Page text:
It’s good news for incorporated small firms, as all businesses with a turnover of less than $10 million already benefit from a 2.5 percent tax drop (to 27.5 percent). Furthermore, from July 1, that cut will be extended to enterprises with a revenue of up to $25 million. (However, if the Labor Party wins the next federal election, everything might change.)
In light of this, Mark Chapman, director of tax communications at H&R Block, encourages small business owners who fall below the new tax rate levels to consider postponing bills until the next fiscal year.
By doing so, the income will be taxed at 27.5 percent rather than 30 percent in the new tax year.
The reduction in the corporation tax rate will have an impact on how these businesses pay dividends. As a result, there will be tax consequences for business owners who choose to reward themselves with dividends.
7. Bad debts (done dirt cheap)
No company likes to be in a position where they are unable to collect outstanding debts, but we must be realistic and accept that it does happen.
Despite this harsh reality, there is some good news for SMEs: you may be eligible for a tax discount on the amount of debt you must write off, sometimes known as “bad debts.”
One thing to remember is that the debt must be reported as assessable revenue in either the current or preceding income year.
It makes sense to go through your debtor list at this time of year, and if there are any creditors on it who you suspect can’t or won’t pay, write off those debts by June 30 to claim the deduction this year.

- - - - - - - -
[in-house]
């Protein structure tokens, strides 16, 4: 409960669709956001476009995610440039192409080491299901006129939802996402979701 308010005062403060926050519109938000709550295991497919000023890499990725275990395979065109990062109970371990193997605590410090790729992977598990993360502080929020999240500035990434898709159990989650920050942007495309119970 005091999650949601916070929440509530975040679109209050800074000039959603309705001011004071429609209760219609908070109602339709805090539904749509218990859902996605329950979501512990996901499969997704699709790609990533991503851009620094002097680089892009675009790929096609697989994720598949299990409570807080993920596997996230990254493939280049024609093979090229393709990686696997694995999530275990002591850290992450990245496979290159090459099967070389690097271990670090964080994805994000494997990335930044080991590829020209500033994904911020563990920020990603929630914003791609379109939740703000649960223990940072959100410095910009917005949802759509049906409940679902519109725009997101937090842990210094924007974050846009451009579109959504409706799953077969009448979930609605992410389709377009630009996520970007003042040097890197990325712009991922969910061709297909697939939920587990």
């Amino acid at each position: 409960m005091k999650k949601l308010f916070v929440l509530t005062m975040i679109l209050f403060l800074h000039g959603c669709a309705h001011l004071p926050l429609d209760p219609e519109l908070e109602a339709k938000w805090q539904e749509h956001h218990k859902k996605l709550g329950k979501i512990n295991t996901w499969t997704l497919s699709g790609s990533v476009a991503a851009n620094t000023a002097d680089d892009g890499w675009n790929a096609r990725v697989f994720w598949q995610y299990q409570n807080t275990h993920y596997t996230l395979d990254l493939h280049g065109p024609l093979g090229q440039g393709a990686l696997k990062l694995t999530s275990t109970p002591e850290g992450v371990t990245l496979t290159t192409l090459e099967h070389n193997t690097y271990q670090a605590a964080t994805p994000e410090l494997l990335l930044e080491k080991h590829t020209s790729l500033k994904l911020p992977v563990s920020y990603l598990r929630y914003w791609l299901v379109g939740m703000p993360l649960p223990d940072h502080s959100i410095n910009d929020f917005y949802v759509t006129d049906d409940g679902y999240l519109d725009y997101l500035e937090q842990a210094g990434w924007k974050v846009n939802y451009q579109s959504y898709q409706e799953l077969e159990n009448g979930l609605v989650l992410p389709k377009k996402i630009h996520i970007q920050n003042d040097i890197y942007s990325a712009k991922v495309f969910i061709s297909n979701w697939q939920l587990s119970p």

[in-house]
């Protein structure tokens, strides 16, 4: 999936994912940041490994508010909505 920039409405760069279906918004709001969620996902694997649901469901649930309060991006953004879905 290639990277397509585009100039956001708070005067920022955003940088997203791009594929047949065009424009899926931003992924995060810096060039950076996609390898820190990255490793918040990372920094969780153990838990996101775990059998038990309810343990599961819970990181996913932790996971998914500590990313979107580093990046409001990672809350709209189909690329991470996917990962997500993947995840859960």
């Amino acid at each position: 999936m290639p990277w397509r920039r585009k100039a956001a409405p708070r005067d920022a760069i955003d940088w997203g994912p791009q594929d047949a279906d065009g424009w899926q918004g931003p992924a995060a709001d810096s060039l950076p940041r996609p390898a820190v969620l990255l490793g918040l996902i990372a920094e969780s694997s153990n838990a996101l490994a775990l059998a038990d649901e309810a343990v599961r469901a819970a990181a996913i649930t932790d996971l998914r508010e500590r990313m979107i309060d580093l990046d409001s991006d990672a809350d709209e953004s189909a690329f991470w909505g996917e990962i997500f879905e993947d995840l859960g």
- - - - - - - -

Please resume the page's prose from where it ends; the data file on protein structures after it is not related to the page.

To prove that the debt has been written off, the company must retain a written record.
8. Get your super in on time
An oldie but a goodie: if small business owners wish to claim a tax deduction for employee super contributions, the super must be completed and paid before June 30; otherwise, the deduction is lost. You must pay super, and if you don’t do so before June 30, you won’t get a deduction.
When people do not pay their super by the end of the financial year, they are frequently startled that they do not receive the deduction. Staff must be paid super 28 days after the quarter ends. You will not be able to claim a tax deduction if you miss that deadline in any quarter.
9. Maintain solid records
Finally, more of a reminder than a tax tip: it’s never too late to start gathering your records for next year. When the taxman comes knocking, tax agents constantly warn that a well-presented and precise collection of documents will rapidly answer any difficulties they may have.
If you have the correct procedures and processes in place, you can respond swiftly and show the tax office that you’re not making any mistakes and that it’s not a problem.
You have to implement those systems and processes if you do not already have them.
Xero has five tax advice for small businesses that you may not be aware of
As a small business owner, the only thing more frustrating than tax season is hearing the same advice again and over.
Maintain your receipts. Look over your deductions. Use a professional accountant. Get a head start.
1. Go through your subscriptions
The end of the fiscal year (EOFY) is a great time to check if your company is paying for services and software it isn’t using.